November 2006

Jason B. Jones


Horror Vacui by Thomas Heise

Sources for Thomas Heise's Horror Vacui include the rosary, the poems of Edward Taylor and the Persian ghazal. In their different ways, each of these sources suggests a rigorous discipline, either in thought or formal structure. Heise brings this discipline to bear upon such topics as the death of his father, the nature of poetic representation, and the problem of memory. While this may sound austere, especially with the Latin title, Heise manages to be affecting without sentimental, and to confront the mysteries of absence with intelligence and honesty.

Horror Vacui is remarkably difficult to categorize. Most poems here are impersonal, even when addressing his father's death, but there are quite personal moments. Although most of the poems involute syntax or otherwise play with the formal conventions of verse, there are also some poems of plainspoken narrative. While the overall tone is contemplative, there are also poems or lines that are pretty funny, even when they're about death. For example, there's the self-obituary "Obituary [Revised]" which is then run through BabelFish to become "Obituary [Translated]." And "Corrections" begins by setting one urban legend straight: "We were mistaken. The Queen never / loved a horse." The collection gains some coherence by the repetition of titles: In addition to the "Obituary" series, there is also the group of poems called "Examination" and a second group called "These New Days." But these groups thwart any expectation of solid ground, inasmuch as the first is a kind of dialogue with a ghost, and the second is impressively oblique. The overall effect of the volume is somewhat unsettling, an effect heightened by the eccentric typographical arrangement of the poems, which apparently alludes to the marginalia of illuminated manuscripts. If he can acknowledge, on the one hand, a "cold, idolatrous devotion to accuracy," nevertheless "This room is warm because I have / lived in it."

The thing that is truly striking about Horror Vacui is its unexpected tactility. Because Heise's tone is so controlled, and his diction is so consistently formal and self-consciously poetic (welmish makes an appearance), one might expect an abstract or philosophical poetics. Not at all. "Exeat" imagines Horror Vacui as a well-used cane, as broken-in shoes, or as a long-inhabited room, any of which are still warm from his presence. "Ghazal for the Body" makes the flu sound sexy: "Nothing is west of the fever / unlocking the frontier of your body. / Your name hesitates in my chest, my love, infectious." (The slight quibble as to whether it's "your name" or "my love" that's infectious will ring immediately true to anyone who's spent a winter swapping viruses back and forth with a loved one.) "The Orchard of Orange Trees" is haunted by the "large and swollen" corpse of the neighbor's missing dog, and one almost has to wring the pages dry of the humidity of a Florida August. The most embodied poem in the book is probably the lovely "My Pietà," in which father holds son, and then vice versa, throughout their lives.

In the "Examination" series, words come to be written on the first speaker's body in Braille, such that they have to be read by the second speaker. The second poem sets this up:

            When I name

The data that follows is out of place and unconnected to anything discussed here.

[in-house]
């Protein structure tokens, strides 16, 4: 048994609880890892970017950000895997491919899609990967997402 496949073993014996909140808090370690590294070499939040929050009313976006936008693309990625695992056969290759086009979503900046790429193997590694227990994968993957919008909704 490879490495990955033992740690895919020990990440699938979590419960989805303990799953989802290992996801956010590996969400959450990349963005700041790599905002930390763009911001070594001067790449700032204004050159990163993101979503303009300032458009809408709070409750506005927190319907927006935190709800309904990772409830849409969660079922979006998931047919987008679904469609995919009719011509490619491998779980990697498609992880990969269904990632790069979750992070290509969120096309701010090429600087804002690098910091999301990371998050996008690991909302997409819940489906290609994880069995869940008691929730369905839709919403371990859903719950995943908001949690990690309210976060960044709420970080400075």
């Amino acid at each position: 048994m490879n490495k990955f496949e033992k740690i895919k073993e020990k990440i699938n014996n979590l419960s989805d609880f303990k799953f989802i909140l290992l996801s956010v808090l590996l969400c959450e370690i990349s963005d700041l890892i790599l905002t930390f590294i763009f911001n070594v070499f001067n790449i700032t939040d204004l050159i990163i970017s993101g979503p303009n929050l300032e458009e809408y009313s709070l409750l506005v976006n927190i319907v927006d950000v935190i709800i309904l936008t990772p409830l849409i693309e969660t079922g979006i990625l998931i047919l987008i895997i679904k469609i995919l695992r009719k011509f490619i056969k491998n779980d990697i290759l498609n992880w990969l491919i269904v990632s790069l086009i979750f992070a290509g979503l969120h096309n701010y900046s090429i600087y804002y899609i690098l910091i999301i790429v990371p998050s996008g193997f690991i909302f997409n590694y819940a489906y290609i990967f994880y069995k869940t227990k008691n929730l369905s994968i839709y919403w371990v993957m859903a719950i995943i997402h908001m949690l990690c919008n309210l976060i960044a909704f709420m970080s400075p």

its secret in your ear [ Said. Its belly
was smooth, no holes ] you'll know I
was [ in its hands, ] there and why I
came back [ from there to here ]
altered [ without a mark. Said. What
words you couldn't take ]. To find
them fouled, rotted to seed [ down,
you wrote ]?

It's never exactly clear how to read the second voice: Is it a parallel speech, and so we should connect it up from bracket to bracket? Or does the second voice punctuate the first? When the voices share a line, at any rate, they seem to comment directly on each other: The first speaker insists he's "altered," though apparently "without a mark" -- for instance, unmarked by words that were either what the speaker elsewhere "could not remember" or "did not care to remember."

If in the second poem the speaker couldn't take the words, by the third they arrive unbidden as a blessing: "Without coat, / I warmed with words [ I heard / but did not speak. ] I cannot say." These words are written directly on the speaker's body:

            My back
braille, [ I kneeled to read in dark ]
do you see [ when light failed ] how
god has touched [ my eye and what
you wrote ] me with both hands
[ became illuminated. ].

The question of where the words come from -- to the first speaker, they're from god's touch; to the second, they're "what you wrote" -- is not resolved in the final "Examination" poem, which closes with a prayer that breaks down the division between speakers. By the end of the sequence, the brackets setting off the speakers have changed to virgules:

I have wrapped / my hands with mourning
cloth / because the world has broken
/ its truth / without sorrow / yet other
worlds opened

There can't be sorrow, because that implies absence and, as the book's title suggests, that would be a blow. Besides, the work of the series is to blend the perspectives of these two speakers, such that there is no need for sorrow. The death that is being mourned here makes these poems possible; as the title poem puts it, the father "left us to fill in / the space in the margins."

Horror Vacui posits that in "These new days, the news is a dance of death," and asks "What shelter shall I assemble against / this?" There isn't much shelter in this book, much less reparation against loss, but there is life in the poems, in their crafty language. And though that's not comfort, exactly, it isn't nothing.

Horror Vacui by Thomas Heise
Sarabande Books
ISBN: 1932511326
84 pages